Henry Hart Milman, D.D., a distinguished ecclesiastic of the English Church, was born in London in 1791, and died in the same city in 1868. He was educated at Eton and at Oxford, where he took the degrees of B. A. and M. A. Mr. Milman was the author of quite a number of works, but it is to his historical works that his fame as a scholar is mostly due. His “History of the Jews” was first published in 1829, and still later, his “History of Christianity from the Birth of Christ to the Abolition of Paganism in the Roman Empire.” The work, however, which has made for him the greatest reputation, is his “History of Latin Christianity, Including that of the Popes to the Pontificate of Nicholas V.” This work consists of eight volumes, and was published in both London and New York in 1854. Though complete in itself, it is really a continuation of the author’s “History of Christianity.” Among Milman’s other works are “Life of Keats” and “Hebrew Prophecy.” In 1849 Mr. Milman was appointed dean of St. Paul’s, a position which he held till his death. He had previously been rector of St. Margaret’s, and rector and canon of Westminster.FACC 362.1

    Socrates Scholasticus, the ecclesiastical historian, was born in Constantinople, near the close of the fifth century. He was educated in Alexandria, where for a time he practiced law and taught philosophy. Finally, however, he seems to have devoted himself entirely to the study of ecclesiastical history, and in the latter part of his life undertook to write a history of the church from A. D. 309, where Eusebius’s history ends, down to his own time; the work, which comprises seven books, was completed, however, down only to A. D. 440. It is said of Socrates that “he is generally considered the most exact and judicious of the three continuators of the history of Eusebius, being less florid in his style and more careful in his statements than Sozomen, and less credulous than Theodoret.” Like all the early church historians, he was a Catholic, yet “his impartiality is so strikingly displayed,” says Waddington, “as to make his orthodoxy questionable to Baronius, the celebrated Roman Catholic historian; but Valesius, in his life, has shown that there is no reason for such suspicion;” and he is now held in high esteem by Romanists generally.FACC 362.2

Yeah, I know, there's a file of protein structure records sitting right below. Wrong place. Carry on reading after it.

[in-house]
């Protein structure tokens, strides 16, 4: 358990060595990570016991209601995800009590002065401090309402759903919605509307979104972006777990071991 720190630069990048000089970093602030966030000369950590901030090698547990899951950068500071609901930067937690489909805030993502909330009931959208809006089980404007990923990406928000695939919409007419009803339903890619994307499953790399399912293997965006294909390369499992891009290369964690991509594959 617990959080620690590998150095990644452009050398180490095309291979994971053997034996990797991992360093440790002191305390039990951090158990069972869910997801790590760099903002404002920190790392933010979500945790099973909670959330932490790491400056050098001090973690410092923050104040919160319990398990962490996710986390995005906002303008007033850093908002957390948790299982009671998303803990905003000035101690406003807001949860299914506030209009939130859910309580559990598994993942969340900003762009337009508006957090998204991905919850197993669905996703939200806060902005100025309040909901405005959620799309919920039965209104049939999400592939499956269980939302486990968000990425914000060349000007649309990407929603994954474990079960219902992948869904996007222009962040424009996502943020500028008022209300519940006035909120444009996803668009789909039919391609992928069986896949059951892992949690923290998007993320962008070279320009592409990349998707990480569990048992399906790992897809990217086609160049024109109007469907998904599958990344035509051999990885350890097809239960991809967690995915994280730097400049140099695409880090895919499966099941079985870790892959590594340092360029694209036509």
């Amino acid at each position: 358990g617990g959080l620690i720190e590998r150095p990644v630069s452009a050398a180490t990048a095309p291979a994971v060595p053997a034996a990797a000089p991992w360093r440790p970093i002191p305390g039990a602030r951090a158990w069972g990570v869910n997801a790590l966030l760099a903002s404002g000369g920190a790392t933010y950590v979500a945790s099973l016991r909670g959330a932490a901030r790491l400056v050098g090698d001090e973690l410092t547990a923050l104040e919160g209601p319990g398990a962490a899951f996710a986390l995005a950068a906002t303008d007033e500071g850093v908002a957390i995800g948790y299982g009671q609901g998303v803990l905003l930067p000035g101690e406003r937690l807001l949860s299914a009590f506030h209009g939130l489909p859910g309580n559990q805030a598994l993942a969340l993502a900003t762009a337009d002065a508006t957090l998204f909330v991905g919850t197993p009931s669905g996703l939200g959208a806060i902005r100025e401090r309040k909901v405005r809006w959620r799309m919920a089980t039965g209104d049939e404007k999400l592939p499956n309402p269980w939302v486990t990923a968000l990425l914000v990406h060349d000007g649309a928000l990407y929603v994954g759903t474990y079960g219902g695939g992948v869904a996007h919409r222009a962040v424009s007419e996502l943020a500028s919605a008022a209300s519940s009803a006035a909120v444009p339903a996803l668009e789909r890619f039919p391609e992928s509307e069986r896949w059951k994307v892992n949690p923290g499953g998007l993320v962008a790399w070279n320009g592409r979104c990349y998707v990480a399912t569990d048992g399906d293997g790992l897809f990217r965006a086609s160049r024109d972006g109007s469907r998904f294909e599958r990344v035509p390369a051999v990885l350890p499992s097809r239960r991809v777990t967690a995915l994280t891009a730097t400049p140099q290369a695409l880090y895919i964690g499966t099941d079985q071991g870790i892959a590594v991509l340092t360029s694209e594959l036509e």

Adolph Harnack, D. D., Ph. D., was born at Dorpat, Russia, May 7, 1854. He studied in the famous university of his native town from 1869-1872; became tutor at Leipsic in 1874, and professor in 1876. In 1879 he became professor of church history at Giessen, and in 1886 at Marburg. His reputation as a scholar and author is very high in the theological world.FACC 363.1

    Larger font
    Smaller font
    Copy
    Print
    Contents